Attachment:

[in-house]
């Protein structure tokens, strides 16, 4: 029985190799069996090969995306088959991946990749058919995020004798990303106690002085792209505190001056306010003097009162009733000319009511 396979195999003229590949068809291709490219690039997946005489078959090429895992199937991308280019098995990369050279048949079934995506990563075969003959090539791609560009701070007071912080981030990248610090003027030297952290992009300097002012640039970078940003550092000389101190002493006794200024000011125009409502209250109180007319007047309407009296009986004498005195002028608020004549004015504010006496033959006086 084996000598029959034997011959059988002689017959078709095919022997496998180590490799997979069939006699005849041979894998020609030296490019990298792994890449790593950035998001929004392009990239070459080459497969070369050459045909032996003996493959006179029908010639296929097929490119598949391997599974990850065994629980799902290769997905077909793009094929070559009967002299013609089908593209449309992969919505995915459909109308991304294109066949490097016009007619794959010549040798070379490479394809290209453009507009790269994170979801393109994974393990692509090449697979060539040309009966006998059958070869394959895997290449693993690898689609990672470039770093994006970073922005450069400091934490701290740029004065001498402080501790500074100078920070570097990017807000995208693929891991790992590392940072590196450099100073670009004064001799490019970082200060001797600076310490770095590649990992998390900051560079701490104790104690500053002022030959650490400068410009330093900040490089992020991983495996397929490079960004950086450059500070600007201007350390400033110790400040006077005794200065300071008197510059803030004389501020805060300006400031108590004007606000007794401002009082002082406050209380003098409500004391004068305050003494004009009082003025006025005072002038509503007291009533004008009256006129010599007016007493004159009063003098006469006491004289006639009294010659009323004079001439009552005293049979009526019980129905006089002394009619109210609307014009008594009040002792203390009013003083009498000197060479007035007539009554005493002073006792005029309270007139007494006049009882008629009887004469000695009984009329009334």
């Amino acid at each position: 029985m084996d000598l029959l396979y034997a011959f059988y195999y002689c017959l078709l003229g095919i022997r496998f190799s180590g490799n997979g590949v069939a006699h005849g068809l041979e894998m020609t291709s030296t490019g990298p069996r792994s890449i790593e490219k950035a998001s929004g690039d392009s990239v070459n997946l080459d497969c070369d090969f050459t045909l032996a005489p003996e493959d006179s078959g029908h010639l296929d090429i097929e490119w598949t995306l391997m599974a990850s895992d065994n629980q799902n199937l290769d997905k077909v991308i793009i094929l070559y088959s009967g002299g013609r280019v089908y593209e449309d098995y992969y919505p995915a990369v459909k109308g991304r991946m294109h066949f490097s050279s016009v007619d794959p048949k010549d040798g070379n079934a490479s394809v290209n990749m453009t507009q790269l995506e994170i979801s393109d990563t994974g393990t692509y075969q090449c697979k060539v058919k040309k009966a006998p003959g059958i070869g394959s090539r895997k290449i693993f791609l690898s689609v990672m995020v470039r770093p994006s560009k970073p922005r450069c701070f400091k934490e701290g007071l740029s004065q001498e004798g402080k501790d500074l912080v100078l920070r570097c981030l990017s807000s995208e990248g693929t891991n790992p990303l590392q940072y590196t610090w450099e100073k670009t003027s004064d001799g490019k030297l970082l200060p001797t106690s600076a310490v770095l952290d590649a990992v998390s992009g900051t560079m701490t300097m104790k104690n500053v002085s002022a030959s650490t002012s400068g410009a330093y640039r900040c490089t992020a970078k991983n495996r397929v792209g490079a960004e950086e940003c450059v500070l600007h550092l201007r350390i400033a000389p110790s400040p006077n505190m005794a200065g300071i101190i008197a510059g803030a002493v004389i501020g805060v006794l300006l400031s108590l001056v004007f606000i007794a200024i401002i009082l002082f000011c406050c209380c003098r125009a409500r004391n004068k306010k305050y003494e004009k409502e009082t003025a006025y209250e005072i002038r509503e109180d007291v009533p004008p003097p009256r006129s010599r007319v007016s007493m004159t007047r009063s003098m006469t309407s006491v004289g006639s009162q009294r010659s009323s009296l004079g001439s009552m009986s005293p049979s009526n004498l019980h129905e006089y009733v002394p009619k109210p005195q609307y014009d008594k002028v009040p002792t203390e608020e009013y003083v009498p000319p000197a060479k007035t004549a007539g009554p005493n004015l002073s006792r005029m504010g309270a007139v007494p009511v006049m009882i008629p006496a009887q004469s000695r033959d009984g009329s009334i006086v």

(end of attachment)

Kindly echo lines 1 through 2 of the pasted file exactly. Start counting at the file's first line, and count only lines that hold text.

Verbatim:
[in-house]
């Protein structure tokens, strides 16, 4: 029985190799069996090969995306088959991946990749058919995020004798990303106690002085792209505190001056306010003097009162009733000319009511 396979195999003229590949068809291709490219690039997946005489078959090429895992199937991308280019098995990369050279048949079934995506990563075969003959090539791609560009701070007071912080981030990248610090003027030297952290992009300097002012640039970078940003550092000389101190002493006794200024000011125009409502209250109180007319007047309407009296009986004498005195002028608020004549004015504010006496033959006086 084996000598029959034997011959059988002689017959078709095919022997496998180590490799997979069939006699005849041979894998020609030296490019990298792994890449790593950035998001929004392009990239070459080459497969070369050459045909032996003996493959006179029908010639296929097929490119598949391997599974990850065994629980799902290769997905077909793009094929070559009967002299013609089908593209449309992969919505995915459909109308991304294109066949490097016009007619794959010549040798070379490479394809290209453009507009790269994170979801393109994974393990692509090449697979060539040309009966006998059958070869394959895997290449693993690898689609990672470039770093994006970073922005450069400091934490701290740029004065001498402080501790500074100078920070570097990017807000995208693929891991790992590392940072590196450099100073670009004064001799490019970082200060001797600076310490770095590649990992998390900051560079701490104790104690500053002022030959650490400068410009330093900040490089992020991983495996397929490079960004950086450059500070600007201007350390400033110790400040006077005794200065300071008197510059803030004389501020805060300006400031108590004007606000007794401002009082002082406050209380003098409500004391004068305050003494004009009082003025006025005072002038509503007291009533004008009256006129010599007016007493004159009063003098006469006491004289006639009294010659009323004079001439009552005293049979009526019980129905006089002394009619109210609307014009008594009040002792203390009013003083009498000197060479007035007539009554005493002073006792005029309270007139007494006049009882008629009887004469000695009984009329009334």